Monday, October 12, 2009

Fritz 11 Analysis of Kavinayan Sivakumar Vs Eric Rosen

Week 6: Sivakumar,Kavinayan - Rosen,Eric
USCL 2009 05.10.2009

1.e4 e5 2.Nf3 Nc6 3.Bc4 Bc5 4.c3 Nf6 5.d3 a6 6.Bb3 d6 7.0–0 Ba7 8.Nbd2 Ne7 9.Re1 Ng6 10.Nf1 0–0 11.Ng3

[11.Be3 Bxe3 12.fxe3 d5 13.exd5 Nxd5 14.Ng3 Nf6 15.Bc2 Re8 16.d4 Bg4 17.h3 Bxf3 18.Qxf3 Qd5 19.Qxd5 Nxd5 20.c4 Nf6 21.Bxg6 hxg6 22.d5 e4 23.Red1 Nd7 24.Rd4 f5 25.Ne2 Ne5 Pedersen,D (2294)-Shanmugam,R (2156)/Budapest 2006/CBM 113 ext/½–½ (59)]


[11...Be6 12.Bc2 (12.d4 h6 13.h3 Re8 14.Nf5 Qc8 15.g4 exd4 16.N3xd4 Bxb3 17.Qxb3 Rxe4 18.Bxh6 Bxd4 19.Bxg7 Rxe1+ 20.Rxe1 Nxg4 21.Ne7+ Nxe7 22.Rxe7 Qf5 23.Bxd4 Ne5 24.Bxe5 Qg5+ 25.Bg3 Qxe7 26.Qxb7 Qd8 Bhat,V (2431)-Haslinger,S (2410)/Dos Hermanas 2004/CBM 099 ext/½–½ (54)) 12...Re8 13.h3 d5 14.Ng5 Bc8 15.exd5 h6 16.N5e4 Nxd5 17.Qf3 Be6 18.Bb3 Ndf4 19.Bxf4 exf4 20.Nh5 Bxb3 21.Nef6+ gxf6 22.Rxe8+ Qxe8 23.Nxf6+ 1–0 Gunnarsson,J (2366)-Slobodjan,R (2529)/Ohrid 2001/CBM 084]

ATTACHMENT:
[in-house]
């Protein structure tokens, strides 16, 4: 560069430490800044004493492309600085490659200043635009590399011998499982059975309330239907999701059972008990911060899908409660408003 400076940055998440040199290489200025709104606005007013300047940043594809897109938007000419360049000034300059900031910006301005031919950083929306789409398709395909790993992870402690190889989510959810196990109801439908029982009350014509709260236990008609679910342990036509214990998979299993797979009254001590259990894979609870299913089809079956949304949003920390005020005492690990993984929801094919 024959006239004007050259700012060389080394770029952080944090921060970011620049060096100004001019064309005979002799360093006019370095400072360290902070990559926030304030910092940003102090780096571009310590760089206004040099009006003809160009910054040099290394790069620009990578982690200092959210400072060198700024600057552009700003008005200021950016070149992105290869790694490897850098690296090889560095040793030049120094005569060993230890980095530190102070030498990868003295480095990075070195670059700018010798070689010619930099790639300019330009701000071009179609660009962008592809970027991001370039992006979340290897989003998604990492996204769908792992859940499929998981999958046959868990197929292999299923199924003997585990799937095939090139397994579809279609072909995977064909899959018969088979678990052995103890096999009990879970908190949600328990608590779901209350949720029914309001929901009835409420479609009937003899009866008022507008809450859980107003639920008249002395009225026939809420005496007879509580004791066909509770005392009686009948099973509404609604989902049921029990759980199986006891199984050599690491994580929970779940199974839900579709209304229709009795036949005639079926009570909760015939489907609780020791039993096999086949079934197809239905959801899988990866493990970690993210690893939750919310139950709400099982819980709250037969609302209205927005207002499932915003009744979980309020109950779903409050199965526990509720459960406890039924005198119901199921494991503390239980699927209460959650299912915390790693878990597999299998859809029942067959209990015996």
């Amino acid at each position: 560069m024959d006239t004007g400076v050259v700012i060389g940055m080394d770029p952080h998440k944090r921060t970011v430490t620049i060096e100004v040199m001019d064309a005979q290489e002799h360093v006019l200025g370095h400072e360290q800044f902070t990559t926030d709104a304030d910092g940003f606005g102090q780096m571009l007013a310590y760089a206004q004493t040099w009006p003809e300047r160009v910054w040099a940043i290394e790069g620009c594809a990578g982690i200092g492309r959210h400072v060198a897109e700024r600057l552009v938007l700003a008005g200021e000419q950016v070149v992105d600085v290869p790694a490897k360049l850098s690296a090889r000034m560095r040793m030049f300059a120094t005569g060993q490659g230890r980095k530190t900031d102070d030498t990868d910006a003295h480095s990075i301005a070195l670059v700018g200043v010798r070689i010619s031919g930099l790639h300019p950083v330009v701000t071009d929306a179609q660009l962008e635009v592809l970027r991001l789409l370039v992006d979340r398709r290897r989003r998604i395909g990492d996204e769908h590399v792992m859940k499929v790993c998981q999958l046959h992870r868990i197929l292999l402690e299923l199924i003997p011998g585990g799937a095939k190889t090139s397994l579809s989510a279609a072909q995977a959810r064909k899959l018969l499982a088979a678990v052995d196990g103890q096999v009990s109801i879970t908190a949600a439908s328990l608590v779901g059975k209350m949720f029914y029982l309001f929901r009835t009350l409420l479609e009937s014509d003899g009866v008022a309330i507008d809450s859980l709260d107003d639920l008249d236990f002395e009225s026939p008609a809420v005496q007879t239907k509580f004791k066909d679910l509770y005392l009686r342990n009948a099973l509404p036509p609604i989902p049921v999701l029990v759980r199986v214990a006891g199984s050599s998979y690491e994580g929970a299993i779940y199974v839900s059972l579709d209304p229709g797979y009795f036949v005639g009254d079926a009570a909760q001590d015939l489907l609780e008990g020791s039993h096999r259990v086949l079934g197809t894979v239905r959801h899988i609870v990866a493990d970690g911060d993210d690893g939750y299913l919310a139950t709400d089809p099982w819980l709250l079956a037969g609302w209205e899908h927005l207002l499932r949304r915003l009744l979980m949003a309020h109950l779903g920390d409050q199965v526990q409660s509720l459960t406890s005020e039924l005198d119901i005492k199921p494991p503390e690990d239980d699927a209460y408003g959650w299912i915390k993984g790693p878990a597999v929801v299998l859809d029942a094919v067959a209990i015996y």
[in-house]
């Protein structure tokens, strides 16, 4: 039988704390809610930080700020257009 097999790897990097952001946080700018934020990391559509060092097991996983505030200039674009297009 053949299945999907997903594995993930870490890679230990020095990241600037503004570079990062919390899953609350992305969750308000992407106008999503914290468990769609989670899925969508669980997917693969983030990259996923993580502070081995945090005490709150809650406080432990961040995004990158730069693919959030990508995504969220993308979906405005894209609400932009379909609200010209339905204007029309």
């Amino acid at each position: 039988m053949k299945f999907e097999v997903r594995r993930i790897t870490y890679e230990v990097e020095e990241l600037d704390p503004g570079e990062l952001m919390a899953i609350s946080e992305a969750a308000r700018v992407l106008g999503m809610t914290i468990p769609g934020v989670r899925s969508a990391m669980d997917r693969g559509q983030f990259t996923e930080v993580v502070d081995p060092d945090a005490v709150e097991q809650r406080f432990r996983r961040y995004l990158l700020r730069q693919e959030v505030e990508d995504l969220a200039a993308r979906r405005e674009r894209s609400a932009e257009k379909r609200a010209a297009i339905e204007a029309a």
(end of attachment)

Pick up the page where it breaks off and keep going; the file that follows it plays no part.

12.h3 Be6 13.d4!?

[13.Bc2 Preserve bishops. RBR 13...d5 14.exd5 Qxd5 15.Bb3 Qd6 16.Bxe6 Qxe6 17.d4 e4 18.Ng5]


Controls d5

14.Bxe6 fxe6 15.dxe5

[15.Qb3 Qc8±]


[15...Nxe5!? 16.Be3 Nxf3+ 17.Qxf3 Nd5=]


White pins: Qb3xe6

16...Qc8 17.Be3 Bxe3 18.Rxe3 Rd8

[18...c5 19.Rd1²]

19.Ng5 Nf4 20.Nf5 Kf8 21.g3 h6 22.gxf4 hxg5 23.fxg5

[23.Nd6 Rxd6 24.fxe5±]


[¹23...exf5 and Black has air to breath 24.gxf6 f4 25.fxg7+ Kxg7=]

24.Nh4 Nf4 25.Rf3 Kg8 26.Ng2 Nxg2 27.Kxg2 Qd7 28.h4 Rf8

[28...c5 29.g6 b5 30.a4+-]


[29...Qe7 30.Rfd3 Qf7+-]


[29...Rfd8 30.Qh1±]


[30.Rxf8+ Rxf8 31.Qh5 Qf7 32.Qxf7+ Rxf7+-]